When a file fractures during root-canal therapy, there are several treatment options available to the clinician. The management of the problem should be based on the effect of the fractured instrument on immediate treatment outcome and its potential influence on the endodontic prognosis[94]. Before clinical decision-making on the management, some factors should be considered as follows: (1) the stage of endodontic treatment at which the instrument fractured; (2) the armamentaria available; (3) the potential complications of the treatment approach adopted; (4) the presence or absence of periapical pathosis; and (5) the location and the length of the fractured fragment in the canal[95]. It is important that the patient is informed (accompanied by appropriate record keeping) when instrument fracture occurs during treatment or if a fractured file is discovered during a routine radiographic examination[96].

With no apical disease

Retain in the canal as a metal obstruction: Endodontists and general dental practitioners both reported a conservative approach when the management of fractured instruments failed[97]. In certain clinical situations it may be better to leave the fractured file in the root canal. After 5 years, in 12 instances of irretrievable instrument separation (from 3216 endodontically treated root canals), attempts were made to contact the patients to assess healing and tooth retention. Eight contacted patients confirmed the presence of the root canal-treated tooth in question. Among 5 attending patients, 2 teeth were classified as having complete healing, 2 uncertain healing, and 1 no healing according to radiographic assessments (Figure 1)[98]. Retained, fractured endodontic instruments did not reduce the prognosis of endodontically treated teeth when apical disease was absent and any treatment was well-managed[96,99]. Leaving fractured instruments in the apical one-third of the canal also did not appear to affect adversely the resistance of the root to vertical fracture[100].

Figure 1
Figure 1 (A-C) preoperative and (D-E) 5-year follow-up radiographs: (D) complete healing, (E) uncertain healing, and (F) no healing.

Long-term tooth retention and functionality can occur after irretrievable instrument separation. However, clinicians are required to evaluate whether additional treatment is necessary.

Bypass: Bypassing a fractured instrument is often considered an acceptable treatment option to achieve clinical success. However, once bypassed, recent studies consider that the instrument could then be removed. Also, attempting to bypass a fractured instrument may result in perforation of the root canal wall[25].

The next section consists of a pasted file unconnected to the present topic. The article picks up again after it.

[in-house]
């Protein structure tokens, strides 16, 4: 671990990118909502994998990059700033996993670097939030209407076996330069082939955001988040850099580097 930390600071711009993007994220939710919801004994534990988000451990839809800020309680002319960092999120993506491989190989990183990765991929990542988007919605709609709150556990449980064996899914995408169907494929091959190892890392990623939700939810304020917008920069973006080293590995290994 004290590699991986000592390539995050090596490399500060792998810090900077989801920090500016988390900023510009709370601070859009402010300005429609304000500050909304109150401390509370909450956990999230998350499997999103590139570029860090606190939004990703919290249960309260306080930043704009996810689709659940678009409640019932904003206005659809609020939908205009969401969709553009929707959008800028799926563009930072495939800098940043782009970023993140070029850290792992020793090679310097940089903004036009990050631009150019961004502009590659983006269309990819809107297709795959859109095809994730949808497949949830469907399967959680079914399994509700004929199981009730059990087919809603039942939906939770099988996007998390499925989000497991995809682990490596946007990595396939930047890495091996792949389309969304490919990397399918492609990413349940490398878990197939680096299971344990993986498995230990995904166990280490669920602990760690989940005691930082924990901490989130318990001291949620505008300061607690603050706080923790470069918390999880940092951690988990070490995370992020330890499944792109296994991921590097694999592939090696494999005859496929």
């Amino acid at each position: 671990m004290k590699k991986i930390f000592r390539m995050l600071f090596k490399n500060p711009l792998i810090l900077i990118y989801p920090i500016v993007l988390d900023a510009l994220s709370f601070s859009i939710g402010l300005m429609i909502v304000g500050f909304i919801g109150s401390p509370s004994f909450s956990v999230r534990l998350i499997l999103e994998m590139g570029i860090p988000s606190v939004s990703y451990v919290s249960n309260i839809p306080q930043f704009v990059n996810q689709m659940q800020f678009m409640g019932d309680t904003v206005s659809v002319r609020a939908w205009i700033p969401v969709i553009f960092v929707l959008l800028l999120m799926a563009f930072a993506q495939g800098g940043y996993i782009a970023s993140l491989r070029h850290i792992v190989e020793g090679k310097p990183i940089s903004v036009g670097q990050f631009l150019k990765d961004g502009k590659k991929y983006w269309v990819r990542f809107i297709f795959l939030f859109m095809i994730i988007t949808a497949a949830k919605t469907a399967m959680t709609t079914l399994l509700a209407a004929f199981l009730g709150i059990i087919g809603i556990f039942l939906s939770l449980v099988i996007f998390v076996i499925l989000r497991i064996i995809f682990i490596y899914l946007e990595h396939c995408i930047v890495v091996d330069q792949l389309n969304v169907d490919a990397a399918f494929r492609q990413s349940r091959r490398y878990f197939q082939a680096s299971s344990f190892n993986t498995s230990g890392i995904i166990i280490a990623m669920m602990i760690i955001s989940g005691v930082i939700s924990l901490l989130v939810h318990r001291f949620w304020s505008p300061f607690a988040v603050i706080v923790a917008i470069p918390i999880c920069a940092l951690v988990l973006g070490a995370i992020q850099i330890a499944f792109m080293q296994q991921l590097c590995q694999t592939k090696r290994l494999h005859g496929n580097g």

With apical disease

If apical disease is present, healing is significantly reduced. Therefore, the treatment stage at which an instrument fractures in infected cases appears likely to be significant, as canal disinfection may be compromised[94]. At the earlier treatment stages, attempts must always be made to retrieve separated instruments and, if retrieval is not possible, a bypass should be attempted[101]. Ungerechts et al[3] reported that the success rate of removing fractured instruments was 72.7% for vital teeth, 58.3% for primary infected teeth and 42.9% in retreatment cases. The retrieval or bypass of fractured instruments was most successful in the coronal (100%) and middle (45.4%) thirds when compared with the apical third (37.5%) of the root canals[1]. Creating straight-line access and a ditched groove around the fractured instrument are two key steps for removal of fractured instruments. Then use ultrasonic files and/or bypass it with K-Files. Many fractured instruments can be vibrated ultrasonically and flushed out of the root canal. If not, the Tube-and-Hedstrőm file-Method or similar techniques, such as a microdebrider, a Hedstrőm file, a Masserann Kit trephine or with fine narrow-nosed pliers, can be used to remove the loosened instruments or bypass the instruments. When using these methods, 84 instruments (87%) were removed successfully[25]. Failure reasons might include ledge formation, excessive canal enlargement, perforation, limited visibility, dislocation, secondary fracture and incomplete removal, and apical extrusion of the fractured fragment. Several of these reasons may result in weakened root structure and predispose to vertical root fracture[99]. When used as canal filling materials, Resilon (Resilon Research, Madison, CT, United States) and mineral trioxide aggregate appeared to compensate for the root dentin loss that occurred as a result of attempts at retrieval of fractured instruments[100].